The plot and sense of time and place are excellent, and Clements delights in the gruesome, as Shakespeare pursues his serial killer/assasin, all the time trying to stay one step ahead of his rival, Richard Topville. And therein lies a problem, why create a brother for William Shakespeare, when everything else was so historically accurate? Was it merely to facilitate one unlikely setpiece late in the book, because I could see no real need for it. There are a couple of other out of place elements, which I won't specify as to do so would spoil the atory if you want to read it, but suffice to say that they appear out of place for the 16th Century.

I also felt that the ending of the book left much to be desired - there seemed to be a few false starts, as if the author wanted to bring things to a climax, but the publisher neede more, so he strung things out for 50 or so more pages. The result was several loose ends, obviously to allow for a sequel or two, and a highly manufactured resolution to Shakespeare's domestic arrangements and his love life, the latter, an aspect of his character which never seemed quite convincing.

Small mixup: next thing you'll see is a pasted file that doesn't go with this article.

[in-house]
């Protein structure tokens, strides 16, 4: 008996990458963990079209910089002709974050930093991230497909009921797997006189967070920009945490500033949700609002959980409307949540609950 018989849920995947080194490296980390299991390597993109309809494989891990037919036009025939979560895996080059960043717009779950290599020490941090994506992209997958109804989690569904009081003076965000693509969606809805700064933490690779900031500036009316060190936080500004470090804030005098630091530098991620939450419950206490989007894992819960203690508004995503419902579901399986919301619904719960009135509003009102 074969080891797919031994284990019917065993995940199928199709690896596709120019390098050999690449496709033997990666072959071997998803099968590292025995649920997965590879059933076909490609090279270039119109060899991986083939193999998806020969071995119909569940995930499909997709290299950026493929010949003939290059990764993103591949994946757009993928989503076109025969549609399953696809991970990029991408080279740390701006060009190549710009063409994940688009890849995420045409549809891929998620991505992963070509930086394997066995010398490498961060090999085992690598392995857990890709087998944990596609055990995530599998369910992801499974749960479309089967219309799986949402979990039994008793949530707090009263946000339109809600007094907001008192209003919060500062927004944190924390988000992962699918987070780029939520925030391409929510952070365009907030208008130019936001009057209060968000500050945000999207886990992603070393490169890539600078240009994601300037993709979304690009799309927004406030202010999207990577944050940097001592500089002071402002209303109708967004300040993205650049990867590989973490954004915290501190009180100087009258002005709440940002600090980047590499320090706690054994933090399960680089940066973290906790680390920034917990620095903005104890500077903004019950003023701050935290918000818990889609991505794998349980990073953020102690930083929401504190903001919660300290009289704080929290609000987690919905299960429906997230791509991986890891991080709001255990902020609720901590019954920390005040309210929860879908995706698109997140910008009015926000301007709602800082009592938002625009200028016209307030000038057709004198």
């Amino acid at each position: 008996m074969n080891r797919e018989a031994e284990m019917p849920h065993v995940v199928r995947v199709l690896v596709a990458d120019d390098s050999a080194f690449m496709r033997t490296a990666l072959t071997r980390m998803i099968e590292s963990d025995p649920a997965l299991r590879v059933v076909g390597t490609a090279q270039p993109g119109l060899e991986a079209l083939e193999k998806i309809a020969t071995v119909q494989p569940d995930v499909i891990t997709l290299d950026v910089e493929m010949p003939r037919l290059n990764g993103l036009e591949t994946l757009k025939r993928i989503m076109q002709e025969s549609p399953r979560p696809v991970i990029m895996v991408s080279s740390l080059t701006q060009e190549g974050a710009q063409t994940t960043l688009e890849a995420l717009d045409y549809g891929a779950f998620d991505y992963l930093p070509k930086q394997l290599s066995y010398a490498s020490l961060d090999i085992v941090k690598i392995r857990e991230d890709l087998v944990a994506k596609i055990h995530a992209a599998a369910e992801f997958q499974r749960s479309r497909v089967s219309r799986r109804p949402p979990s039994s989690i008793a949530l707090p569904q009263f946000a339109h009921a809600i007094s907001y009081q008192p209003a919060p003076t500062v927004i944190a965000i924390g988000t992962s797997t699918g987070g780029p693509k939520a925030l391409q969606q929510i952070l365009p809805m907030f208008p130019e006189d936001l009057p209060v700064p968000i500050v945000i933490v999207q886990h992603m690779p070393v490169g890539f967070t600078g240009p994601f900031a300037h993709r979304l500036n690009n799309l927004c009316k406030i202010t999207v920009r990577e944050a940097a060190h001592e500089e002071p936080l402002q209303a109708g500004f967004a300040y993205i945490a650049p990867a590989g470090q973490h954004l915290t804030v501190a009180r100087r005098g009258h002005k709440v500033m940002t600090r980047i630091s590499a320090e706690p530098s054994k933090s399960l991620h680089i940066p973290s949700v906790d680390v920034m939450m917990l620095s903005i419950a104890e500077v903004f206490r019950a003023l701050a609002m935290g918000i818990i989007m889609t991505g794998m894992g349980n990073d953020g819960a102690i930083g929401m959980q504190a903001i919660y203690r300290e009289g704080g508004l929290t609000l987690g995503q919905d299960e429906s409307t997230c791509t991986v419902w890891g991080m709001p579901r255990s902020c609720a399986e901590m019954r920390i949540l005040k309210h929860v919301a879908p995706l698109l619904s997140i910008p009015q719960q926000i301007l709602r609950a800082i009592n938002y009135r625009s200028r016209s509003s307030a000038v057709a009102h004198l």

So if this is the start of a series, it is one which will probably prosper, but the writing needs to be sharper, the plot a little pacier and the characters given more depth.
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Format: Paperback
An assassin, sent by the Spanish, is on the streets of London, his target: Sir Francis Drake. The year is 1587, Queen Elizabeth contemplates whether or not to execute Mary Queen of Scots, and her men stalk the streets hunting Roman Catholic priests. A brutal murder (and it is quite horrific - be warned) leads Secretary Walsingham's intelligencer, John Shakespeare, into a battle against time to both stop the assassin and solve the crime.